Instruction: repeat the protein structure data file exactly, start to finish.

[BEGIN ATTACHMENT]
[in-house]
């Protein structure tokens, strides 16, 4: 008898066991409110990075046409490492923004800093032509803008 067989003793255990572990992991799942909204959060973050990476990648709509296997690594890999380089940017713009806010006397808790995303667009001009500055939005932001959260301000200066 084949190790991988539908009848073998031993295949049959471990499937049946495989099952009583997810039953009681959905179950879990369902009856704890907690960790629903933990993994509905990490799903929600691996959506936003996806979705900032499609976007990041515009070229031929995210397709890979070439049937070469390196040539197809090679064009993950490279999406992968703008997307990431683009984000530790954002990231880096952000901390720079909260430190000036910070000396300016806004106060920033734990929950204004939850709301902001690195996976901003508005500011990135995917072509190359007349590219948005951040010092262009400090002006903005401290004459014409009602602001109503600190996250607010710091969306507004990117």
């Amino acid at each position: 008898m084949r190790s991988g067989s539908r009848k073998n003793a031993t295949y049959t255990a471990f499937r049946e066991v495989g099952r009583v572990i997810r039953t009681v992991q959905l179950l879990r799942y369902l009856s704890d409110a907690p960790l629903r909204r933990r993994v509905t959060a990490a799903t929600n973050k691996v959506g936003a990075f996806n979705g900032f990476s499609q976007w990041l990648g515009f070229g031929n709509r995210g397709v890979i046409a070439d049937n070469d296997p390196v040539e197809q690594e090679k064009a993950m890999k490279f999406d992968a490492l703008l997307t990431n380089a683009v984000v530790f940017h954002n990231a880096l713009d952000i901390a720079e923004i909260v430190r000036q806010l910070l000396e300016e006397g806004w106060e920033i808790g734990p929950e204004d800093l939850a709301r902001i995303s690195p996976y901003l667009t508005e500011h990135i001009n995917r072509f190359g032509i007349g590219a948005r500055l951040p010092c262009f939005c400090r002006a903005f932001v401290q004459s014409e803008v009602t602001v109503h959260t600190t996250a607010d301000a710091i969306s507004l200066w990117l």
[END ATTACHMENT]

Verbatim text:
[in-house]
């Protein structure tokens, strides 16, 4: 008898066991409110990075046409490492923004800093032509803008 067989003793255990572990992991799942909204959060973050990476990648709509296997690594890999380089940017713009806010006397808790995303667009001009500055939005932001959260301000200066 084949190790991988539908009848073998031993295949049959471990499937049946495989099952009583997810039953009681959905179950879990369902009856704890907690960790629903933990993994509905990490799903929600691996959506936003996806979705900032499609976007990041515009070229031929995210397709890979070439049937070469390196040539197809090679064009993950490279999406992968703008997307990431683009984000530790954002990231880096952000901390720079909260430190000036910070000396300016806004106060920033734990929950204004939850709301902001690195996976901003508005500011990135995917072509190359007349590219948005951040010092262009400090002006903005401290004459014409009602602001109503600190996250607010710091969306507004990117």
């Amino acid at each position: 008898m084949r190790s991988g067989s539908r009848k073998n003793a031993t295949y049959t255990a471990f499937r049946e066991v495989g099952r009583v572990i997810r039953t009681v992991q959905l179950l879990r799942y369902l009856s704890d409110a907690p960790l629903r909204r933990r993994v509905t959060a990490a799903t929600n973050k691996v959506g936003a990075f996806n979705g900032f990476s499609q976007w990041l990648g515009f070229g031929n709509r995210g397709v890979i046409a070439d049937n070469d296997p390196v040539e197809q690594e090679k064009a993950m890999k490279f999406d992968a490492l703008l997307t990431n380089a683009v984000v530790f940017h954002n990231a880096l713009d952000i901390a720079e923004i909260v430190r000036q806010l910070l000396e300016e006397g806004w106060e920033i808790g734990p929950e204004d800093l939850a709301r902001i995303s690195p996976y901003l667009t508005e500011h990135i001009n995917r072509f190359g032509i007349g590219a948005r500055l951040p010092c262009f939005c400090r002006a903005f932001v401290q004459s014409e803008v009602t602001v109503h959260t600190t996250a607010d301000a710091i969306s507004l200066w990117l």